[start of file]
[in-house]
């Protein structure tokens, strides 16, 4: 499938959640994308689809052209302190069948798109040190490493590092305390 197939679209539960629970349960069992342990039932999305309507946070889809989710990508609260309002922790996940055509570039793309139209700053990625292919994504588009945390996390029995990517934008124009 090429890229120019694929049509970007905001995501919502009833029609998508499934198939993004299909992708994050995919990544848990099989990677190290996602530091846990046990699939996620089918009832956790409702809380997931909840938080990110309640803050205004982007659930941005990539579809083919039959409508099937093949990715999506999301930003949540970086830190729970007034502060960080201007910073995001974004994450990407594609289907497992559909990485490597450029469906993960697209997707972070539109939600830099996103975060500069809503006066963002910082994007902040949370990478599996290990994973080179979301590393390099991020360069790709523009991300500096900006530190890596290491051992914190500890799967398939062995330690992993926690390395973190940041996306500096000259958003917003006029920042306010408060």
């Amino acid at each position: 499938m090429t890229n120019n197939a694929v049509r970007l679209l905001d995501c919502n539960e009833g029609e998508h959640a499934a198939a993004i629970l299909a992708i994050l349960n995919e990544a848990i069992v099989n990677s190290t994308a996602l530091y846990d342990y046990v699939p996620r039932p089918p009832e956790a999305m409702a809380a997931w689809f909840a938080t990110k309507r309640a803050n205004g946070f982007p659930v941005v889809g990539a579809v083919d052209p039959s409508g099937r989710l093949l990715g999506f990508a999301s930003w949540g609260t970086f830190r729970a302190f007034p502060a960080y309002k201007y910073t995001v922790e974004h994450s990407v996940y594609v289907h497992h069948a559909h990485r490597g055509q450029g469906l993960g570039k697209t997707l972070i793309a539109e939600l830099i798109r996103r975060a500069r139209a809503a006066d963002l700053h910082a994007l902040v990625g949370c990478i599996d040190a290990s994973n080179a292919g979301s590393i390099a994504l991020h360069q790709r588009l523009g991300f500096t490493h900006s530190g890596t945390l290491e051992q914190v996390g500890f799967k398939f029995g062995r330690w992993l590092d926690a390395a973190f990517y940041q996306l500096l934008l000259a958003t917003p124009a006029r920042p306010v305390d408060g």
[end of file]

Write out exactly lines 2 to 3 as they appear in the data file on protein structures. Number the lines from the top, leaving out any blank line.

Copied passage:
């Protein structure tokens, strides 16, 4: 499938959640994308689809052209302190069948798109040190490493590092305390 197939679209539960629970349960069992342990039932999305309507946070889809989710990508609260309002922790996940055509570039793309139209700053990625292919994504588009945390996390029995990517934008124009 090429890229120019694929049509970007905001995501919502009833029609998508499934198939993004299909992708994050995919990544848990099989990677190290996602530091846990046990699939996620089918009832956790409702809380997931909840938080990110309640803050205004982007659930941005990539579809083919039959409508099937093949990715999506999301930003949540970086830190729970007034502060960080201007910073995001974004994450990407594609289907497992559909990485490597450029469906993960697209997707972070539109939600830099996103975060500069809503006066963002910082994007902040949370990478599996290990994973080179979301590393390099991020360069790709523009991300500096900006530190890596290491051992914190500890799967398939062995330690992993926690390395973190940041996306500096000259958003917003006029920042306010408060």
């Amino acid at each position: 499938m090429t890229n120019n197939a694929v049509r970007l679209l905001d995501c919502n539960e009833g029609e998508h959640a499934a198939a993004i629970l299909a992708i994050l349960n995919e990544a848990i069992v099989n990677s190290t994308a996602l530091y846990d342990y046990v699939p996620r039932p089918p009832e956790a999305m409702a809380a997931w689809f909840a938080t990110k309507r309640a803050n205004g946070f982007p659930v941005v889809g990539a579809v083919d052209p039959s409508g099937r989710l093949l990715g999506f990508a999301s930003w949540g609260t970086f830190r729970a302190f007034p502060a960080y309002k201007y910073t995001v922790e974004h994450s990407v996940y594609v289907h497992h069948a559909h990485r490597g055509q450029g469906l993960g570039k697209t997707l972070i793309a539109e939600l830099i798109r996103r975060a500069r139209a809503a006066d963002l700053h910082a994007l902040v990625g949370c990478i599996d040190a290990s994973n080179a292919g979301s590393i390099a994504l991020h360069q790709r588009l523009g991300f500096t490493h900006s530190g890596t945390l290491e051992q914190v996390g500890f799967k398939f029995g062995r330690w992993l590092d926690a390395a973190f990517y940041q996306l500096l934008l000259a958003t917003p124009a006029r920042p306010v305390d408060g």